Having high product quality in the fresh produce department has a positive impact on sell through. Ventilation and temperature control are vital components of product quality throughout the fresh supply chain. Taking steps to ensure proper temperature control procedures are in place is key. Make sure to consider three main heat loads that affect temperature during transport:
Internal Heat Loads
These heat loads result from field heat and respiration heat generated by produce in transit. This can be minimized with pre-cooling and proper temperature control during transit. Pre-cooling reduces the respiration rate and therefore product degradation, lessens water loss and wilting, slows spoilage and slows ripening with ethylene producing produce.
External Heat Loads
External heat load is caused by external conditions affecting the transport vehicle. Conduction, infiltration and radiation all fall under this category though infiltration is most prevalent. Infiltration occurs when outside air enters through, cracks, holes or an open trailer door. This can be minimized through trailer inspections and ensuring that any necessary repairs are made in addition to opening the trailer door only when needed.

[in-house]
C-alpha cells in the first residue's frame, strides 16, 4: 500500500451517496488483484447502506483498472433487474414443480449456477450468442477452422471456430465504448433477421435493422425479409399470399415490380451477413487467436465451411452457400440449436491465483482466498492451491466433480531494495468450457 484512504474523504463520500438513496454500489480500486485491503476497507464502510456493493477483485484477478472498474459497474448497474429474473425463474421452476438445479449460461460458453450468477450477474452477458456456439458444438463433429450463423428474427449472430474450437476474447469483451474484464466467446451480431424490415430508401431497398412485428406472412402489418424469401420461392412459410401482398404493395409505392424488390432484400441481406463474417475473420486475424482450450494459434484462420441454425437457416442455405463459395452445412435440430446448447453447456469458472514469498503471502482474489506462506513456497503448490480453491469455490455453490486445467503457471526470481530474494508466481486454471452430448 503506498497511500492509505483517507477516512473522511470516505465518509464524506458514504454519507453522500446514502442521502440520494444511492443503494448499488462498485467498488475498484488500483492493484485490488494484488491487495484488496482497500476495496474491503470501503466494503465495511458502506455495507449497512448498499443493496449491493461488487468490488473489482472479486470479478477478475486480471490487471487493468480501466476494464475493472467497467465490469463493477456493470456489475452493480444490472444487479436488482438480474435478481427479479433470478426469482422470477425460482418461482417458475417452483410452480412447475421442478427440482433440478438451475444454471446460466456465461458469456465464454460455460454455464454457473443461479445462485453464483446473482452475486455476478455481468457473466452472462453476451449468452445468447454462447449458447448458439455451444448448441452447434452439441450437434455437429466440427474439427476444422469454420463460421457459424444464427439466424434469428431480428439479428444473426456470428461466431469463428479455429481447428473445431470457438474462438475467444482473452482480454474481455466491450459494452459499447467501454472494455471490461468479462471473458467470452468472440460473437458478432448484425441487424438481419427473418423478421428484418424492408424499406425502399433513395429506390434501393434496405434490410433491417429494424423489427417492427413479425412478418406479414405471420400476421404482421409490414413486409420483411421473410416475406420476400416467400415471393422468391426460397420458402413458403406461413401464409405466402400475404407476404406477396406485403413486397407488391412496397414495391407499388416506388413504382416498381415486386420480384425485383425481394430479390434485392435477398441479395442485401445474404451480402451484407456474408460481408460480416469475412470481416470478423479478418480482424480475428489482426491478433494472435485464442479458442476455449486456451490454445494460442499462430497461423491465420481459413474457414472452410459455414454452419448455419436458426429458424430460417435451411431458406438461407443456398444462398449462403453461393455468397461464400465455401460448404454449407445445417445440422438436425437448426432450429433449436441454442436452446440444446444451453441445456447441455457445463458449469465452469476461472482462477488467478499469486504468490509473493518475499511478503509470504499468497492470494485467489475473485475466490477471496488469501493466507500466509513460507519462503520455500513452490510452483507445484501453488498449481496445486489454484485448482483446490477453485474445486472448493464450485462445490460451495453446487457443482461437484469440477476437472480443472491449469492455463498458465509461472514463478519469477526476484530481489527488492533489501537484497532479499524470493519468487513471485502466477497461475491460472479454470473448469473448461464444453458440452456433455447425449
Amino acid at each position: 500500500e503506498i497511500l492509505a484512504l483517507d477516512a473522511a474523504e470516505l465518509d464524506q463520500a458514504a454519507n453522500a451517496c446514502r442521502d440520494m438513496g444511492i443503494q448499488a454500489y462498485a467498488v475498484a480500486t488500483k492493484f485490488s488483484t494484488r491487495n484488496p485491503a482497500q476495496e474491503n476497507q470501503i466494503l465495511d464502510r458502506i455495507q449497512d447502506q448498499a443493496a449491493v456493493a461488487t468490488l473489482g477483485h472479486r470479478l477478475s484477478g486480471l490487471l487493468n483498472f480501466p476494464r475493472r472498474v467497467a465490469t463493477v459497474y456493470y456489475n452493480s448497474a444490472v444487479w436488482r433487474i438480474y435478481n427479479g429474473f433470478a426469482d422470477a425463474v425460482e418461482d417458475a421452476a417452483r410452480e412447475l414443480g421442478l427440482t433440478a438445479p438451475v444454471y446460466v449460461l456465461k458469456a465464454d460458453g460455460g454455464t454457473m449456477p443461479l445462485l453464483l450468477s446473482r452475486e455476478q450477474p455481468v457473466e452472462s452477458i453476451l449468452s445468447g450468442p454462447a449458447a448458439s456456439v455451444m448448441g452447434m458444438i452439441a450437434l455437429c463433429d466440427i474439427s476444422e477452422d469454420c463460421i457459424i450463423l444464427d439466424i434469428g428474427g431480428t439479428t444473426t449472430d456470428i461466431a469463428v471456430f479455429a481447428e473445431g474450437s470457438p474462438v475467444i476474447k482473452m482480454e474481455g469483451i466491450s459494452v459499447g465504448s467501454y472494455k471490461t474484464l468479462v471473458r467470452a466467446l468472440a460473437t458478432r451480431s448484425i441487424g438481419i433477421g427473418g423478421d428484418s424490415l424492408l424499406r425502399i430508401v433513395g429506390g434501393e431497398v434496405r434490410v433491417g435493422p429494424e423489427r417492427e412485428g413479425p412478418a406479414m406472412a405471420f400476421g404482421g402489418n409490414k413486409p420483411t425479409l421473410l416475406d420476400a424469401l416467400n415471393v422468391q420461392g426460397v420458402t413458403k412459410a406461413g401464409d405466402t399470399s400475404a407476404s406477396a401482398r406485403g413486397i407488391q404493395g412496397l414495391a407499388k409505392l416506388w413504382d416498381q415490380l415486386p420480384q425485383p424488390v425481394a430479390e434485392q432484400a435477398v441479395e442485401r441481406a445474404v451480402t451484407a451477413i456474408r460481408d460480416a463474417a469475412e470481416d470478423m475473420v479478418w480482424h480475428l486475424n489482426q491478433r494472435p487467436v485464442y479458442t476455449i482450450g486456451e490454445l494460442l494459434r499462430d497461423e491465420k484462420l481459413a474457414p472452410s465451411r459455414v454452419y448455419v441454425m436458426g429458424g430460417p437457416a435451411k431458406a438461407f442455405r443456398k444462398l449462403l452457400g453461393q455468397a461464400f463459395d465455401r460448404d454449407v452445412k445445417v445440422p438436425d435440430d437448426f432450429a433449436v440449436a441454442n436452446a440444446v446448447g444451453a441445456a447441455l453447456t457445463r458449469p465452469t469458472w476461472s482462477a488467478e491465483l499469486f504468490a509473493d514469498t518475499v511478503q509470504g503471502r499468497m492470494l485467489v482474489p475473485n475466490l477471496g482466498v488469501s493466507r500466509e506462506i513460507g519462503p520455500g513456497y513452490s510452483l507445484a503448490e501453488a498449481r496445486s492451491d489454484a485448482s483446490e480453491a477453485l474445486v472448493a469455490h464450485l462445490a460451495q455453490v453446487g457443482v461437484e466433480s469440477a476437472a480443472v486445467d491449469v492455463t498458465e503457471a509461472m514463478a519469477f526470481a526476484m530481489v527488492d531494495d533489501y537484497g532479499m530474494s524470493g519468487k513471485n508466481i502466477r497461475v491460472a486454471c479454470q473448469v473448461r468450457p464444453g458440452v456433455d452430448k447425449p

Residual Heat Loads
Residual heat loads account for heat already in the transport vehicle and any other heat that is not an internal or external heat load. This type of heat load can be minimized by pre-cooling produce so it does not further warm the trailer. If the refrigeration unit is turned off during loading, the quicker the product is loaded with the door shut and refrigeration restored, the less outside air will get in.
Maintaining proper control of these heat loads will have lasting effects for ensuring quality from farm to store. If you’re interested in learning more ways to protect your products as they reach the store, click here to download “10 Ways to Protect Your Product throughout the Supply Chain.”